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For More information about Polyamide for TLC, see our TLC Adsorbents Page

The affinity for polyamide increases in the series phenol, resorcinol, phloroglucinol, however, it decreases in the series phenol, pyrocatechol, pyrogallol. As a rule of thumb, one can say that a second or third hydroxyl group in m or p position of an aromatic hydrocarbon increases the adhesion to polyamide, while in o position it decreases the bonding. In resorcinol and hydroquinone obviously both hydroxyl groups can simultaneously interact with two different amide bonds of the polyamide resulting in a stronger retention of the compounds compared to phenol. The hydroxyl groups of the pyrocatechol on the contrary have to compete for the same amide group.

The second hydroxyl group strengthens the affinity for the usual aqueous eluent and thus additionally increases the migration speed. A partial saturation by intramolecular hydrogen bonds also may be important. Besides the number and position of the hydroxyl groups of an aromatic compound, the eluent has an important effect on the affinity of a phenol for polyamide. Depending on the ability of a solvent, it may compete with the hydrogen bonds between polyamide and phenol, or, develop its own interactions with the compound in question and then rapid desorption will occur.

The desorption ability increases in the following sequence: water < methanol < acetone < diluted sodium hydroxide solution < formamide < dimethylformamide. The high elution strength of the dimethylformamide is probably due to the fact, that it possesses a -CO-N group itself and can thus form the same interactions with phenolic substances as the polyamide, i.e. it is the strongest hydrogen acceptor.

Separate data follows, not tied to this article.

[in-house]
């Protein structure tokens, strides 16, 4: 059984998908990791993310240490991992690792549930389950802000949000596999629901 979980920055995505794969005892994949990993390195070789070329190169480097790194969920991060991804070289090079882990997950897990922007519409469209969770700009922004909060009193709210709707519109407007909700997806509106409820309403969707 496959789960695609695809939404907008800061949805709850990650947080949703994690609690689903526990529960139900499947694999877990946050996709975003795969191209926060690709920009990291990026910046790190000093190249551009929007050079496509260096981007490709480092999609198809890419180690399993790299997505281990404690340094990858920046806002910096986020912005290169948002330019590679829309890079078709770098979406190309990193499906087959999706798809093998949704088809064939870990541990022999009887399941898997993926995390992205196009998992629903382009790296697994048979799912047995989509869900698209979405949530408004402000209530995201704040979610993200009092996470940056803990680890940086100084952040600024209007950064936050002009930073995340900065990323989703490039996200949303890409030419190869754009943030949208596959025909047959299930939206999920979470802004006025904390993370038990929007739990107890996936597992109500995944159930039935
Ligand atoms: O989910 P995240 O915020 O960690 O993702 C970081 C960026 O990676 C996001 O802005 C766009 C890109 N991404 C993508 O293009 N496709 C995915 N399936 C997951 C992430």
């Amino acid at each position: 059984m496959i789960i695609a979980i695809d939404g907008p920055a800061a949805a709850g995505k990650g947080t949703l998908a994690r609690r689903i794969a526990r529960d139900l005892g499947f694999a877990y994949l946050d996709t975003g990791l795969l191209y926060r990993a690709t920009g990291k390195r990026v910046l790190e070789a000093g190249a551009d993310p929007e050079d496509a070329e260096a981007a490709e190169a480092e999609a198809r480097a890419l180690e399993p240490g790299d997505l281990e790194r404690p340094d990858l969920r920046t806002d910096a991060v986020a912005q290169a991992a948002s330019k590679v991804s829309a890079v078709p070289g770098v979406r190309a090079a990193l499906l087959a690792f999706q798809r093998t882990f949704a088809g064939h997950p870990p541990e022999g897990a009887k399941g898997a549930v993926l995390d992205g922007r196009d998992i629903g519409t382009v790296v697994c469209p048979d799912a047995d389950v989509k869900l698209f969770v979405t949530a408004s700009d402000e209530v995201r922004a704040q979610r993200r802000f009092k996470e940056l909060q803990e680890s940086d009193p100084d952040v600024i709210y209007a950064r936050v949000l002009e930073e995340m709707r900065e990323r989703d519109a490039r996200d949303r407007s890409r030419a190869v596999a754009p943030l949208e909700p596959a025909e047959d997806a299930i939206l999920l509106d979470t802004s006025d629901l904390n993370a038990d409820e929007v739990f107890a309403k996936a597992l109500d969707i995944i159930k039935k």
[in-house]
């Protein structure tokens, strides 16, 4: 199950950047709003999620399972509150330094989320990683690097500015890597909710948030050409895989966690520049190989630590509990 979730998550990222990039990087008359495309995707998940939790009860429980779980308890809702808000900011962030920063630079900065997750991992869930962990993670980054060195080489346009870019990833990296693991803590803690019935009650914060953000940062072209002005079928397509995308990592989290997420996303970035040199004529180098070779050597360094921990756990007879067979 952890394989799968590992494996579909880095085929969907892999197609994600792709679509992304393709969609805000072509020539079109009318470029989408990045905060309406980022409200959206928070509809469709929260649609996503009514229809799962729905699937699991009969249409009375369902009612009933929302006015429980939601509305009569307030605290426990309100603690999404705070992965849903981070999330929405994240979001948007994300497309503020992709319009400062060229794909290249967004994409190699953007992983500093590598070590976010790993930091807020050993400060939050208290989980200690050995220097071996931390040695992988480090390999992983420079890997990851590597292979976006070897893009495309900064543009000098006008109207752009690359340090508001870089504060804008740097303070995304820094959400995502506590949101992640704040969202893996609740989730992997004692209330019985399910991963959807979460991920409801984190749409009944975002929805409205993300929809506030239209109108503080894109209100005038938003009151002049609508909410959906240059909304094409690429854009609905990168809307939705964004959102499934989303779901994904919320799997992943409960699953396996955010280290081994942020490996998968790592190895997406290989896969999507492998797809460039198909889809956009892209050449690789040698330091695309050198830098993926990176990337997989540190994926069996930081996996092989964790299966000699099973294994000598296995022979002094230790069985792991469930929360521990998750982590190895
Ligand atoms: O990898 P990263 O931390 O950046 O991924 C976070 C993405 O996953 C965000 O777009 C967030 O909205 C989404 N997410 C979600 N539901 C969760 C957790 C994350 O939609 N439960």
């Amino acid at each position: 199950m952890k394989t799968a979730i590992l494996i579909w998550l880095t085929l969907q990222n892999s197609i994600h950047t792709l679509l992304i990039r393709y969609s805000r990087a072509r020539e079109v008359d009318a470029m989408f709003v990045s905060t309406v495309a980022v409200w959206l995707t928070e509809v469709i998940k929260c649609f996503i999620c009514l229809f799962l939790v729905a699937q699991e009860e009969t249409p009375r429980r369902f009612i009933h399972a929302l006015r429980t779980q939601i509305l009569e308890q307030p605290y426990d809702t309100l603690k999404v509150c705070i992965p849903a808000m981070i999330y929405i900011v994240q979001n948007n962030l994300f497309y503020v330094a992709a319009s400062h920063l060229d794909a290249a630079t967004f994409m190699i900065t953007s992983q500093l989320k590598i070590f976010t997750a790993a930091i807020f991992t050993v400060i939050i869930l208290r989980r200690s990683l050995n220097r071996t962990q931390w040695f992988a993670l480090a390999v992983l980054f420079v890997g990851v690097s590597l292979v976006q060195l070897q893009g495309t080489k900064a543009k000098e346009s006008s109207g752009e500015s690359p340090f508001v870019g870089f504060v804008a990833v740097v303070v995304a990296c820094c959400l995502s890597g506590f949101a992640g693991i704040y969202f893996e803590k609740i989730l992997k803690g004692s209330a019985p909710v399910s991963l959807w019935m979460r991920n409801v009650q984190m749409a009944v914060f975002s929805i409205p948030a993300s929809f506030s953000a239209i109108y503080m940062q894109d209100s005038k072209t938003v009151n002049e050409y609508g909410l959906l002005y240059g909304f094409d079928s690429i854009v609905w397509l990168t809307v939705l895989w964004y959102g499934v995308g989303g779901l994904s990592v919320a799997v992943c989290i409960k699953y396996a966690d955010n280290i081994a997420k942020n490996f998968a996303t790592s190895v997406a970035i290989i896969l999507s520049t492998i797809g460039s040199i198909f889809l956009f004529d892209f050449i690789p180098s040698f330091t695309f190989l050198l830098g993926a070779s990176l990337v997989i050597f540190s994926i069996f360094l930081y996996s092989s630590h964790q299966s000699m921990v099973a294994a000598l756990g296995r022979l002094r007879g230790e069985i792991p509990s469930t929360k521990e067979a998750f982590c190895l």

The chromatography of phenolic compounds on polyamide has been frequently applied for the isolation and structure determination of different natural products. Carboxylic acids are also bonded to polyamide via hydrogen bonds. The affinity for monocarboxylic is still low. Dicarboxylic acids and aromatic acids are retained stronger, especially if the aromatic part of the molecule is larger.

Strong affinity for polyamide is found with numerous aromatic nitro compounds. The interaction between the nitro compound and polyamide corresponds to a reaction of a Lewis acid with a base. This is why separations of aromatic nitro compounds on polyamide can be considered as ion exchange. For this reason elution in sharp bands requires an eluent with good buffering properties. This principle has been successfully applied for the separation of dinitrophenylamino acids-which are formed in the determination of amino terminals of peptides and proteins-on polyamide columns.

Quinones are irreversibly bonded to polyamide due to the free amino groups of the adsorbent.

The hydrophilic adsorbent polyamide 6 (Nylon 6 = Perlon = Σ- aminopolycaprolactame) is available with or without fluorescent indicator.